On Fox, Kristol blamed "voters in Florida" for Foley debacle: "[M]aybe they should have known better"
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In deflecting blame from House Speaker J. Dennis Hastert (R-IL) for apparently failing to properly address inappropriate emails allegedly sent by former Rep. Mark Foley (R-FL) to an underage male congressional page, Bill Kristol said that "the voters in Florida" shared the blame for what Fox News host John Gibson called "the exposure that Republicans now have" due to the scandal, adding, "Maybe they should have known better."
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On the October 3 edition of Fox News' The Big Story with John Gibson, Fox News political analyst and Weekly Standard editor Bill Kristol deflected blame from House Speaker J. Dennis Hastert (R-IL) for apparently failing to properly address inappropriate emails allegedly sent by former Rep. Mark Foley (R-FL) to an underage male congressional page when he first leaned of them. But when asked by Gibson who is responsible for "the exposure that Republicans now have" due to the scandal, "if not Hastert," Kristol replied: "Foley is responsible for it, and the voters in Florida, I guess, who elected him. Maybe they should have known better." Earlier in the segment, Kristol said it "is a kind of McCarthyism" to "tar the whole Republican Party because one Republican congressman behaved badly."
Regarding Hastert's actions after learning of Foley's emails, Kristol also claimed: "I don't really know what he could have done," adding that "[t]he speaker seems to have done what he could have done given what knowledge he had at the time. No one has really proven or even plausibly suggested what he should have done that he didn't do." But as Media Matters for America recently noted, Hastert's office appeared to have made no effort to determine the actual content of the emails -- including one in which Foley allegedly wrote of an underage male page: "[H]es [sic] in really great shape."
From the October 3 edition of Fox News' The Big Story with John Gibson:
GIBSON: With me now is Fox News political analyst Bill Kristol, who is the editor of The Weekly Standard. He actually spoke to Dennis Hastert just a short time ago. Bill, what does Dennis Hastert say about this call for him to step down?
KRISTOL: Well, first, he's really repulsed, I think, by Foley's behavior. You know, Denny Hastert was a high school teacher and a high school coach, and this kind of attempt to exploit young boys, I mean, it's just -- he seems really sickened by it. He's angry at Foley for betraying his trust, his colleagues' trust, the voters of Florida's trust, these pages' trusts. He's also angry at the Democrats for trying to make this a big political issue to divert attention from the real issues that should be debated in this congressional election, and I think he's disappointed in some of these few conservatives who, I think, foolishly have somehow lashed out at Denny Hastert.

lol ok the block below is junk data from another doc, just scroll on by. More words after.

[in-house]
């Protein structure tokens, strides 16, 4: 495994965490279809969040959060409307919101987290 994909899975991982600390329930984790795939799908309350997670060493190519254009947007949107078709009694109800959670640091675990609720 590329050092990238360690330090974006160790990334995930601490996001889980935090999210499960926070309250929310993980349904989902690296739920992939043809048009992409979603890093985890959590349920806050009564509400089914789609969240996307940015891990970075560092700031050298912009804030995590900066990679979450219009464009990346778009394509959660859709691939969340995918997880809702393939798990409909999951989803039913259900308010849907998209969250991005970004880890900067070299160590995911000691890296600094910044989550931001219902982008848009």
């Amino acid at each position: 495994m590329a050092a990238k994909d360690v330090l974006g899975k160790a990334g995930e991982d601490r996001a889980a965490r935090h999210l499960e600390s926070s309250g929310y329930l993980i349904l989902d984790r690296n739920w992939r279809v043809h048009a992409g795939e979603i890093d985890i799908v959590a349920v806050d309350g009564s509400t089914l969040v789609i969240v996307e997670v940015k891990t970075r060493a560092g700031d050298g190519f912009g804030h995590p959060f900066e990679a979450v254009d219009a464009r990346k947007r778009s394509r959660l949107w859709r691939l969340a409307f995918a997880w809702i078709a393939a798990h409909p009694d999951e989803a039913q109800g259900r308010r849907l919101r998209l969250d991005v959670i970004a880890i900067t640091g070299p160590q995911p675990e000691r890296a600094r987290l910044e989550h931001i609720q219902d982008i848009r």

The speaker seems to have done what he could have done, given what knowledge he had at the time. No one has really proven or even plausibly suggested what he should have done that he didn't do, and I think he's -- he says he's going to -- he's not resigning, and he's going to try to get the debate back to the issues.
GIBSON: Bill, should he have known more?
KRISTOL: I don't really know how you could. I've thought a lot about this. You know, I edit a magazine, and God forbid, if one of my colleagues somehow -- if someone called my attention to some inappropriate email that was kind of vague, which was the only one Hastert was told about several months ago, you might warn the guy, "Hey, be careful." I don't know that you can -- of course, Foley doesn't work for Hastert, so he couldn't fire him. I don't really know what he could have done. And suddenly, these instant messages show up, and it's a whole different story and they told Foley, "Quit or be expelled from the House," and he quit right away.
Look, he quit from the House. Gerry Studds, whose had sexual relations with an underage page, was permitted to remain in the House of Representatives, remained a member of the Democratic Caucus, was re-elected six times from his district in Massachusetts. The idea that Hastert -- and no one called for [former House Speaker Thomas] "Tip" O'Neill [D-MA] to resign that I know of in 1983, '84 when he was speaker of the House and Gerry Studds committed this terrible behavior.
So I think it's a little ridiculous, the attack on Hastert, and I think Hastert wants to fight back, and I think a lot of Republicans now are going to say, look, this was terrible. It's totally unacceptable. Foley is a repulsive creep, but let's not tar the whole Republican Party because one Republican congressman behaved badly. I mean, that really is a kind of McCarthyism.
GIBSON: But, Bill, there -- you know, aside from what Hastert didn't know about Foley and the whole issue of protecting children, there's the exposure that Republicans now have from this scandal, and who is responsible for that, if not Hastert?
KRISTOL: Well, Foley is responsible for it, and the voters in Florida, I guess, who elected him. Maybe they should have known better. But, of course, no one knows. These things happen. People turn out to be creeps, and they conceal it pretty well, and then they turn out to be creeps and you act against them.